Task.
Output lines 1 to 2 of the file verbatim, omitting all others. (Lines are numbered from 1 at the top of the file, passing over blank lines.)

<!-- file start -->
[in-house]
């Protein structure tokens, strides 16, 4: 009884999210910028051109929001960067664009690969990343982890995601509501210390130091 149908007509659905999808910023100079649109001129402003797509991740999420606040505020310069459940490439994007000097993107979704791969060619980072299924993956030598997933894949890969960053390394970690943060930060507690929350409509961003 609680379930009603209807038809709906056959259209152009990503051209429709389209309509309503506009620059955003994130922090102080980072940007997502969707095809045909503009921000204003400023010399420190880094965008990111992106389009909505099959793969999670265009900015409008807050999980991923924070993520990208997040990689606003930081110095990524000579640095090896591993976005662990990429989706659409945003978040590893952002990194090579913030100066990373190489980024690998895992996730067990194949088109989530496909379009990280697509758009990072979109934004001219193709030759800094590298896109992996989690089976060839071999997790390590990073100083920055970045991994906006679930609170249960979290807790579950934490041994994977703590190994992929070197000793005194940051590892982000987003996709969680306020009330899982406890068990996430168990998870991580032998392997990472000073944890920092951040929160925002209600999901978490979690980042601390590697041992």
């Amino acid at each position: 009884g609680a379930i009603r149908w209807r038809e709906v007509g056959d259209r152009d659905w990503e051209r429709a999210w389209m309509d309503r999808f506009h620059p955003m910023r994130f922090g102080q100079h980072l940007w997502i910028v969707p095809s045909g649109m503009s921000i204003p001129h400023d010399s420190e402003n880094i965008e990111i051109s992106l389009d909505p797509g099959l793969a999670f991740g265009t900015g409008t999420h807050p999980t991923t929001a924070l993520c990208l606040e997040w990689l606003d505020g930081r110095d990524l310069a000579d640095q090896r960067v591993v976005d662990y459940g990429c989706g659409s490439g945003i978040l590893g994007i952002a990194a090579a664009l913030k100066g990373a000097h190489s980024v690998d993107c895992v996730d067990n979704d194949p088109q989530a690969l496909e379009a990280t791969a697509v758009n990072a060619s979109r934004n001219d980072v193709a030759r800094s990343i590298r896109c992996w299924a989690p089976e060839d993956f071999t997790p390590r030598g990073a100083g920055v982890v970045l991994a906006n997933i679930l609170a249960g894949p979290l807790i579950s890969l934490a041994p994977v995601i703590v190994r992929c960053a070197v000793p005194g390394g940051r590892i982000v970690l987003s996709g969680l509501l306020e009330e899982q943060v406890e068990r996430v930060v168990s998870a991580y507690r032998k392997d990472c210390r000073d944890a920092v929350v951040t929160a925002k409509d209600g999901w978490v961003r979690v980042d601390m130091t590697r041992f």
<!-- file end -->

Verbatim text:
[in-house]
């Protein structure tokens, strides 16, 4: 009884999210910028051109929001960067664009690969990343982890995601509501210390130091 149908007509659905999808910023100079649109001129402003797509991740999420606040505020310069459940490439994007000097993107979704791969060619980072299924993956030598997933894949890969960053390394970690943060930060507690929350409509961003 609680379930009603209807038809709906056959259209152009990503051209429709389209309509309503506009620059955003994130922090102080980072940007997502969707095809045909503009921000204003400023010399420190880094965008990111992106389009909505099959793969999670265009900015409008807050999980991923924070993520990208997040990689606003930081110095990524000579640095090896591993976005662990990429989706659409945003978040590893952002990194090579913030100066990373190489980024690998895992996730067990194949088109989530496909379009990280697509758009990072979109934004001219193709030759800094590298896109992996989690089976060839071999997790390590990073100083920055970045991994906006679930609170249960979290807790579950934490041994994977703590190994992929070197000793005194940051590892982000987003996709969680306020009330899982406890068990996430168990998870991580032998392997990472000073944890920092951040929160925002209600999901978490979690980042601390590697041992």